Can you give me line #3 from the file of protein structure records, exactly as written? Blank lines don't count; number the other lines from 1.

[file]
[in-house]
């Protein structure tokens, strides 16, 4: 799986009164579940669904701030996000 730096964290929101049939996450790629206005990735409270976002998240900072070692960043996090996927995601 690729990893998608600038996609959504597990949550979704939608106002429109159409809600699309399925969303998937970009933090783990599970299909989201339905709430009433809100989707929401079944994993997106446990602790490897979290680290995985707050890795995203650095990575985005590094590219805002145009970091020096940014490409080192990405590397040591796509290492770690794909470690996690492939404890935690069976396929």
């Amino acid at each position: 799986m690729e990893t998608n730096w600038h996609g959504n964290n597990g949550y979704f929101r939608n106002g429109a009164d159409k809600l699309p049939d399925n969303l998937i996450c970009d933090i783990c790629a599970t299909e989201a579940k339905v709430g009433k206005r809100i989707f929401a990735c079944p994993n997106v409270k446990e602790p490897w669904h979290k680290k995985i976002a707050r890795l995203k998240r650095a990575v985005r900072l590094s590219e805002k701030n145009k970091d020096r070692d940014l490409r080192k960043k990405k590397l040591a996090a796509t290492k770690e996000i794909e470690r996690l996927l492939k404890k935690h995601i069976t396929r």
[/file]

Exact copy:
């Amino acid at each position: 799986m690729e990893t998608n730096w600038h996609g959504n964290n597990g949550y979704f929101r939608n106002g429109a009164d159409k809600l699309p049939d399925n969303l998937i996450c970009d933090i783990c790629a599970t299909e989201a579940k339905v709430g009433k206005r809100i989707f929401a990735c079944p994993n997106v409270k446990e602790p490897w669904h979290k680290k995985i976002a707050r890795l995203k998240r650095a990575v985005r900072l590094s590219e805002k701030n145009k970091d020096r070692d940014l490409r080192k960043k990405k590397l040591a996090a796509t290492k770690e996000i794909e470690r996690l996927l492939k404890k935690h995601i069976t396929r």